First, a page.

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Wednesday, February 01, 2006

Early Signing Observations

I breezed through what's posted on the various websites, and I have a few observations. As you know, I like to go more deeply into the stats, and I'll try to give you some more insight than just some of the obvious things that jump out at me preliminarily.

1. It's great to be Texas and Florida. Before you say "duh", let me complete my point. Both schools have recruiting classes that are rated in the top five, and most of their recruits come from the state. Translated, this means that the Longhorns and Gators don't have to spread out their recruiters over a good part of the country. Instead, they just have to make sure that they cover their own states -- and well. This year, they have.

2. It's not great to be a Vanderbilt, Duke, Northwestern, Rice, where you have to look far and wide for kids who can meet your academic requirements. While these are great schools who can field interesting teams on occasion, "on occasion" are the operative words here. It's just too difficult to get the critical mass of top prospects year in and year out to field a perennial contender or, in the case of some of these schools, a contender at all.

3. That said, Colin Cowherd made an interesting point on ESPN Radio yesterday. He opined (and I agree with him) that the elite academic schools that play Division I-A football probably have less attrition because they draw kids who are the most ready for college and presumably have fewer issues about adjusting to college life (ergo, which is why their graduation rates are higher). Unfortunately for these schools, the cohesiveness that less attrition should bring has not translated to victories on the gridiron. What does that say? That says that the elite football schools are so good at plugging their holes with new recruits that for the most part the attrition that they do have doesn't set them back that much.

4. If you look at some of the rating systems, what you should focus on are recruits that actually get more than a "field" rating. By that I mean recruits about which there is actual information, as opposed to their being assigned a lower number without any narrative. For your school to compete on a national level, it needs to bring in about 20 of this type of kid every year. And that, in and of itself, is pretty hard to do.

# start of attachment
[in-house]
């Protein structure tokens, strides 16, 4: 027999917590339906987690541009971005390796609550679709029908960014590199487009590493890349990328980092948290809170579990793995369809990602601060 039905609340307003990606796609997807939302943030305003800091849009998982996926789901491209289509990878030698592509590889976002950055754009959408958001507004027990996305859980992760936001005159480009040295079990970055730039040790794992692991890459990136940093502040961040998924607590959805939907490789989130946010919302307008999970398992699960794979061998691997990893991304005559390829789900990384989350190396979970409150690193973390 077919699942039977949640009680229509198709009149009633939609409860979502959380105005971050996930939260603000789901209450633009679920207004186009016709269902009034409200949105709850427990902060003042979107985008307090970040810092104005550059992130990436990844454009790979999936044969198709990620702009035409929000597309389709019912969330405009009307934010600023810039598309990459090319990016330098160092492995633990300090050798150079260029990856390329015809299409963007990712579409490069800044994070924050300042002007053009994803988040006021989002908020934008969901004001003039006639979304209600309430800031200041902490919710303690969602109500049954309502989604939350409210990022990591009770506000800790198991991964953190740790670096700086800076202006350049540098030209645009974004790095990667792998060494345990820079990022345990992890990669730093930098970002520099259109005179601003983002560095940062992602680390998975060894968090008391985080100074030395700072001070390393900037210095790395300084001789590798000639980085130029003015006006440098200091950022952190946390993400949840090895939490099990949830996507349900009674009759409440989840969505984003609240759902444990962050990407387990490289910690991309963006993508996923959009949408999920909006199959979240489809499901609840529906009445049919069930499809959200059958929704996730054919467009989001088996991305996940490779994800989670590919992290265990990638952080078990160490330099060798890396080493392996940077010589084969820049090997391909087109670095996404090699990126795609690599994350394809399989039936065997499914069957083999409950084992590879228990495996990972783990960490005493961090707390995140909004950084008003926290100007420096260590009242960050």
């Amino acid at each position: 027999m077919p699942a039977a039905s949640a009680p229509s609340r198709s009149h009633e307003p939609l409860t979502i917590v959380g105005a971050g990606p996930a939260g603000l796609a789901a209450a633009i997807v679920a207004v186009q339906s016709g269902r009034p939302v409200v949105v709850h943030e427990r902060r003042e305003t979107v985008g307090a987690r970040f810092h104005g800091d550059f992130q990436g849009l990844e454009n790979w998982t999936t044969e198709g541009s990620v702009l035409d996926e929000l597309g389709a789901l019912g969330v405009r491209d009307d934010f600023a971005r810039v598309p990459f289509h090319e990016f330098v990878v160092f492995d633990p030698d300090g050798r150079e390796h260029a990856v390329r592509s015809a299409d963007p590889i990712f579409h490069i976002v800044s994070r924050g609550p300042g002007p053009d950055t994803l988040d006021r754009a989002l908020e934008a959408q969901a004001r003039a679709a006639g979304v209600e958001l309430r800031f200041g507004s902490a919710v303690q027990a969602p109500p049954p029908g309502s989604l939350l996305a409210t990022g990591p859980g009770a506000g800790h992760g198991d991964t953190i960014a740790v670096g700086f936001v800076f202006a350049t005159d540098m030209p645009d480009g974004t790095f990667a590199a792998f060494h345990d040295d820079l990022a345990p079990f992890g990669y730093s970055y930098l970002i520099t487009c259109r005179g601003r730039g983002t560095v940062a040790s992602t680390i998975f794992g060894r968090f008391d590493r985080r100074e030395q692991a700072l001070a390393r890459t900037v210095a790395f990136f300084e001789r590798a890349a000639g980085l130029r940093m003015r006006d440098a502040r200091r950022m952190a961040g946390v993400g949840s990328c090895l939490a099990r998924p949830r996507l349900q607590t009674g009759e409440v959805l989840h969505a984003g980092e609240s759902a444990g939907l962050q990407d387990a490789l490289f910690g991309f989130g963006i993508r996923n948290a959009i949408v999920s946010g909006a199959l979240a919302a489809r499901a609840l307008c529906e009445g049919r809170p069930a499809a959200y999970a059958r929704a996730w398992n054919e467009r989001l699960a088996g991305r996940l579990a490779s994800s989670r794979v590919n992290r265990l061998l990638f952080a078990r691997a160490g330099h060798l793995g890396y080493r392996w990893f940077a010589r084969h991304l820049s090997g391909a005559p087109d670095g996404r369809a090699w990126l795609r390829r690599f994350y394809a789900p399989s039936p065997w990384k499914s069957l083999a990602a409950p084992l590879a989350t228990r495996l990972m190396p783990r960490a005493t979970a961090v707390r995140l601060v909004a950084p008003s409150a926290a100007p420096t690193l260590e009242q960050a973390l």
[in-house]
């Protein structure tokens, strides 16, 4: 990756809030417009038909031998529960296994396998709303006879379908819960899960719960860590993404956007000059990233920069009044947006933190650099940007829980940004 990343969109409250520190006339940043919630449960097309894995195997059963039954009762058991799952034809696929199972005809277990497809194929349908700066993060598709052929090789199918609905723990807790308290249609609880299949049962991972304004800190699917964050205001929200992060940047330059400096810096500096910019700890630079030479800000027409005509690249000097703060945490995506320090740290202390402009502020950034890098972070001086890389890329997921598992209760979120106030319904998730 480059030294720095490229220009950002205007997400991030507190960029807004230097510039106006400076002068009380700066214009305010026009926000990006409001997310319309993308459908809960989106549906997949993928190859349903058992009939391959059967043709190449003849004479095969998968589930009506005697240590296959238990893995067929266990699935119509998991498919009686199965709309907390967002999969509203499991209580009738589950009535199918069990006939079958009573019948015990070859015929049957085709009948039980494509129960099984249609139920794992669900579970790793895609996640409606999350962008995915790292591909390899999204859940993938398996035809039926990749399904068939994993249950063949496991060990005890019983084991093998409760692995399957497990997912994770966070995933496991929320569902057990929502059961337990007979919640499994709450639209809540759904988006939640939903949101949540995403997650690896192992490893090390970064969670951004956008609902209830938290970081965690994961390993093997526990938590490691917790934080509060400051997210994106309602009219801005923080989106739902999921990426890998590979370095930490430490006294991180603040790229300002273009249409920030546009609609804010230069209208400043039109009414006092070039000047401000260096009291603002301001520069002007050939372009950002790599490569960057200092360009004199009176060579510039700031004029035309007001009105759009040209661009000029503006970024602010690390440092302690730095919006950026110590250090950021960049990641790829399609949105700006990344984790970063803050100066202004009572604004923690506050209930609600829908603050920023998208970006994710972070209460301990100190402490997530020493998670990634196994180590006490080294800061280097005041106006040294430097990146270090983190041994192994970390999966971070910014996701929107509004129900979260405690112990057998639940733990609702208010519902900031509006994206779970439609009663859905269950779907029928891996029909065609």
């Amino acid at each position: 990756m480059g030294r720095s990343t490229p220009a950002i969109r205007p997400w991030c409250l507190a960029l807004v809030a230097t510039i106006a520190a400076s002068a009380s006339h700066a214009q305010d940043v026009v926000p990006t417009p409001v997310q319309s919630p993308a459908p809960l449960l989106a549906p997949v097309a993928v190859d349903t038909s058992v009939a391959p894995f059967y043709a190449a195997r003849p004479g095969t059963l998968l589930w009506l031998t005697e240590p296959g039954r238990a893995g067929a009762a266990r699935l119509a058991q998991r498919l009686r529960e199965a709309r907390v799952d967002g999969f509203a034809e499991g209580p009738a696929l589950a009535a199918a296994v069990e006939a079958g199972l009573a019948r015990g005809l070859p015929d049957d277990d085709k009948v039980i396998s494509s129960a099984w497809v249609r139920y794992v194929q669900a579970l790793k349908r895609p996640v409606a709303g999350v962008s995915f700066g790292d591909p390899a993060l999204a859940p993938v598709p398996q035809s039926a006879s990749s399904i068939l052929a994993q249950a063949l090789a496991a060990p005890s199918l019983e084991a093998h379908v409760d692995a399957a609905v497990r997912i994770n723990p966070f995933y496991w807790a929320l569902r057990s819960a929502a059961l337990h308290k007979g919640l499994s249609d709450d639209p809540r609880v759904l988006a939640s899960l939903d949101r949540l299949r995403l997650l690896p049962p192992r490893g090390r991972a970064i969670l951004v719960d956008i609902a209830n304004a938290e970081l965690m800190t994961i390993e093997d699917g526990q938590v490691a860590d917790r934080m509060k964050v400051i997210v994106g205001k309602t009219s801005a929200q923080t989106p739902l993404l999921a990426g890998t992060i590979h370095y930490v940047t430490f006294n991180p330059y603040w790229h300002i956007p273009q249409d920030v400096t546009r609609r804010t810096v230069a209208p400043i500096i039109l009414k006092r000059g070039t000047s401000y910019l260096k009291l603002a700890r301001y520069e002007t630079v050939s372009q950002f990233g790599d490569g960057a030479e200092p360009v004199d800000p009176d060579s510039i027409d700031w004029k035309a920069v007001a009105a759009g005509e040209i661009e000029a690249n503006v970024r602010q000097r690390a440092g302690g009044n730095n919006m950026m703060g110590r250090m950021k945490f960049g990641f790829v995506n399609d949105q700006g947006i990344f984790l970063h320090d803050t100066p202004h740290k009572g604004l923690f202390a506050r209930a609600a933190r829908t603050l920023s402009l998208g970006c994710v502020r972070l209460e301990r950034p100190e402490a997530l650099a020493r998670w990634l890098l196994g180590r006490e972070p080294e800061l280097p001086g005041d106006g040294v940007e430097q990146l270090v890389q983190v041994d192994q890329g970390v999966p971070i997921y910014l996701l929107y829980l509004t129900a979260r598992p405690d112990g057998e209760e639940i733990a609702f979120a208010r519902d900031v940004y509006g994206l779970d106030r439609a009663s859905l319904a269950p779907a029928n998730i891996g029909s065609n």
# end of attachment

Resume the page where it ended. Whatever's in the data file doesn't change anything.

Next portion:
5. I am no expert on walk-on programs, but I do recall about 15-20 years ago a good part of the reason Nebraska was so successful. For the younger readers out there, Nebraska at one time was a part of the annual conversation as to which team would finish ranked first. Today, of course, it's a different story (they're rebuilding). But during the days of Tom Osborne, the Cornhuskers simply controlled the line of scrimmage -- on both sides of the ball. While that strategy is no secret, what Nebraska did to build its depth was to encourage dozens of big kids to walk onto the program every year. Most were Nebraskans, and in-state tuition then was under $5,000. As a result, the competition was fierce, and Nebraska was always assured about having an inventory of outstanding linemen. I'm not so sure what the rules are today, but their accomplishments back then were something to marvel at.

6. It's no secret that the big names in coaching attract the marquis players. What's more compelling is how schools fare who lose their coordinators and assistants to other schools. Are they able to hold onto their recruits, or do the recruits look elsewhere because the principal nexus to the school -- the coach who recruited the player -- is gone? My sense is that UVA lost some recruits who had provided oral commitments because they lost both coordinators, and we know that part of why Miami lost a top-10 QB in Pat Devlin is because Coach Larry Coker fired the two offensive assistants who recruited him (Devlin opted for Penn State; the former assistants are at Mississippi). Kids, being kids, could bolt for a bunch of reasons. This one is among the best.

How did your school do? It's worth checking out on a subscription basis, because you'll get a good measure as to how your program is doing.


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